Courage provides spiritual support for people with same-sex attraction
By Agnieszka Krawczynski
Photo: Deacon Hilmar Pabel.
A local deacon is working hard to give Catholics with same-sex attraction the spiritual support they crave.
“A lot of gay people think that God hates them and the Church hates them,” said Deacon Hilmar Pabel of St. Pius X Parish.
They often think this way “not because the Church teaches it, or because God revealed it to them, but (because) they have heard this from other people, maybe even people in the pews. God doesn’t hate them! The Church reaches out to them in love.”
Deacon Pabel is coordinator of the local chapter of Courage, an international organization that gives spiritual support to people with same-sex attraction through prayer and regular meetings. He stepped into the role this fall.
“As I see my ministry, I reach out to anybody, wherever they are on their journey.”
Deacon Pabel stresses the importance of listening to people with love while explaining the Church’s teaching about “the nature and purpose of human sexuality,” which “does not include same-sex intimacy.”
Courage, running in Vancouver since 1988, provides a safe space for people facing same-sex attraction to talk about their experiences and struggles.
“They have a right to feel at home. It’s their Church too,” Deacon Pabel said. “One big hope I have is that the people who come to Courage don’t think they’re safe only in the church basement. This is a ministry like any other ministry in the Church. We reach out, we love, we support, and we help each other.”
He has been spreading the word about Courage from Vancouver pulpits. It’s a topic, he said, that the Church doesn’t talk enough about.
“I think we’re afraid to talk about it. That’s the last thing that our brothers and sisters need: for people to be afraid and silent,” he said.
Deacon Pabel collaborates with Deacon Bruce Fraser, the coordinator of sister ministry Encourage, a spiritual support group for family members of people with same sex-attraction.
Encourage has a consistent following that meets on the third Sunday of the month, Deacon Pabel said. Courage has not seen the same success.
Father William Comerford, who was the previous Courage coordinator until he retired last year, said it is a challenging ministry. “It was hard to hold on to them,” he said of the handful of regular meeting attendees.
“Part of it is they hear the opposite, and it takes a lot of courage to follow the Church’s teaching in the face of other friends they have who do not follow the Church’s teaching.”
He stressed that same-sex attraction is an inclination and, in itself, is not sinful, as opposed to homosexual actions.
“There is the other side, the gay movement, pushing its agenda on society for total acceptance of homosexual acts,” he said. In the experiences of those he’s served through Courage, that approach “doesn’t bring any freedom.”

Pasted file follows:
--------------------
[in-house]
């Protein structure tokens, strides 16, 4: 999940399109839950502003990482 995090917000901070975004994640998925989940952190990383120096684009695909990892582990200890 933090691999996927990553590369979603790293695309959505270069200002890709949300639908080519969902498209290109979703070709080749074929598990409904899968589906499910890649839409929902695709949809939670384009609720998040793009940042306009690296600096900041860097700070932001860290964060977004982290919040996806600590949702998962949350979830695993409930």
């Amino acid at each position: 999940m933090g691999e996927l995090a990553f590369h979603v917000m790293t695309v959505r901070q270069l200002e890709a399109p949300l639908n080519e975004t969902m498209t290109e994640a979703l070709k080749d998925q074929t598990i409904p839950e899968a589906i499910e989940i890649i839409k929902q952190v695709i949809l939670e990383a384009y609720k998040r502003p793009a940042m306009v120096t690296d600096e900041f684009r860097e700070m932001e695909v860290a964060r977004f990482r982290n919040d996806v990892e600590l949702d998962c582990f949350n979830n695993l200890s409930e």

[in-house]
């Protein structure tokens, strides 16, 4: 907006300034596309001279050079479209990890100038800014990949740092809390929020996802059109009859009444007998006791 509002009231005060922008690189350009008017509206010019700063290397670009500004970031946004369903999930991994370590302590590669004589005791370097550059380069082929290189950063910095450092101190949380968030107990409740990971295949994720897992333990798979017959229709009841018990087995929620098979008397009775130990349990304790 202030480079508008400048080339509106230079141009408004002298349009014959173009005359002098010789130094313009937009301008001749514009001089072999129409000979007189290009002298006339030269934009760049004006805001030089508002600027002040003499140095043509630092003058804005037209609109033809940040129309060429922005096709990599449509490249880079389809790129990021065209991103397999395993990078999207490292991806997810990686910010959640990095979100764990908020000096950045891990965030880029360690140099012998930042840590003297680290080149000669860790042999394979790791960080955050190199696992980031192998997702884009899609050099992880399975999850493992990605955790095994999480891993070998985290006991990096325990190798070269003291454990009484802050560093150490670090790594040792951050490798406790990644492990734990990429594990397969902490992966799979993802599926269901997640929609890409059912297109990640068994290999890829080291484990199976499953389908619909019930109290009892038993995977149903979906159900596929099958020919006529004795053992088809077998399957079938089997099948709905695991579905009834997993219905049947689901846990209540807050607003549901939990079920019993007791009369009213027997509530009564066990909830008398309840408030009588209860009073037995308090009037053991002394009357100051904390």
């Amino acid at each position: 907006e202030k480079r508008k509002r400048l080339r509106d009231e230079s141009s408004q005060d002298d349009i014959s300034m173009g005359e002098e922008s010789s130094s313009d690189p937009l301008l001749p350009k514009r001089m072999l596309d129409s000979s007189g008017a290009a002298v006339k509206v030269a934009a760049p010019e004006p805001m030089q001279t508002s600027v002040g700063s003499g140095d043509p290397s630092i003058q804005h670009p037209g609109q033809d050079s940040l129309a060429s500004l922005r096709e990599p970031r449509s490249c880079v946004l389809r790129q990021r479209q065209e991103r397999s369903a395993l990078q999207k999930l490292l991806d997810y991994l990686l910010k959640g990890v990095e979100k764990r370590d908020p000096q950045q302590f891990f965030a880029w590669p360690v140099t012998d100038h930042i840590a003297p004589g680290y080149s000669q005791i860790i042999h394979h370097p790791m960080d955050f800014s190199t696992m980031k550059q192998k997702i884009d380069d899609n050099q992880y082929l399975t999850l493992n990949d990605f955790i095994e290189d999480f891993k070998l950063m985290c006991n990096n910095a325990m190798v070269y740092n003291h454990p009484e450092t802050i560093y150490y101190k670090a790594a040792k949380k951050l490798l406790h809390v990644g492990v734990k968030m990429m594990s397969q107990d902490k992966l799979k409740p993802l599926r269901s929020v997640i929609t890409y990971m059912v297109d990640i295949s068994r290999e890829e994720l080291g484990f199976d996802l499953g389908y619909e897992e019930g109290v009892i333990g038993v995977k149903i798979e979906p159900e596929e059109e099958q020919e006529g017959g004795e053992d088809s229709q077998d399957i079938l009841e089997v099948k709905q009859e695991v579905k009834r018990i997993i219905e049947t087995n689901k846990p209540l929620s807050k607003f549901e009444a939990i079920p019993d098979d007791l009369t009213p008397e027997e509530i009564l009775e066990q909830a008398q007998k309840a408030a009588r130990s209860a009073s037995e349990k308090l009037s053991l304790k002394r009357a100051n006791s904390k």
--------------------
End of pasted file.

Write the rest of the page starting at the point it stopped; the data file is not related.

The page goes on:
Courage offers a different way, said Father Comerford: encouragement to follow what the Catholic Church believes is best for sex and relationships.
“Jesus was always free and not judgmental and always welcoming. Courage is always welcoming. It doesn’t matter what they believe when they come.”
The need for Courage exists, he added. Researchers estimate that about two per cent of people experience same-sex attraction.
Father Comerford found Encourage bears much fruit. Family members gather to share their struggles in understanding and coping after a child reveals they have same-sex attraction. “They minister to one another,” he said.
“The main thing for Encourage is for the mothers and fathers to truly love their children and let them know they love them.”
Courage was first founded in New York in 1980 and came to Vancouver in 1988. It’s currently the only ministry of its kind here, Father Comerford added.
“Courage is the only Catholic group that’s really following the Church’s teaching with regard to morality in same sex attraction,” he said.
Vancouver’s Archbishop J. Michael Miller supports Courage and Encourage. He penned a letter to all local clergy Feb. 3, urging them to pray for and support these ministries and the deacons that run them.
“Courage and Encourage offer spiritual support to men and women of same-sex attraction and to their families within the context of the Church’s teaching on human sexuality,” he said.
“If, in the course of your ministry, you encounter people of same-sex attraction or their families, please consider referring them.”
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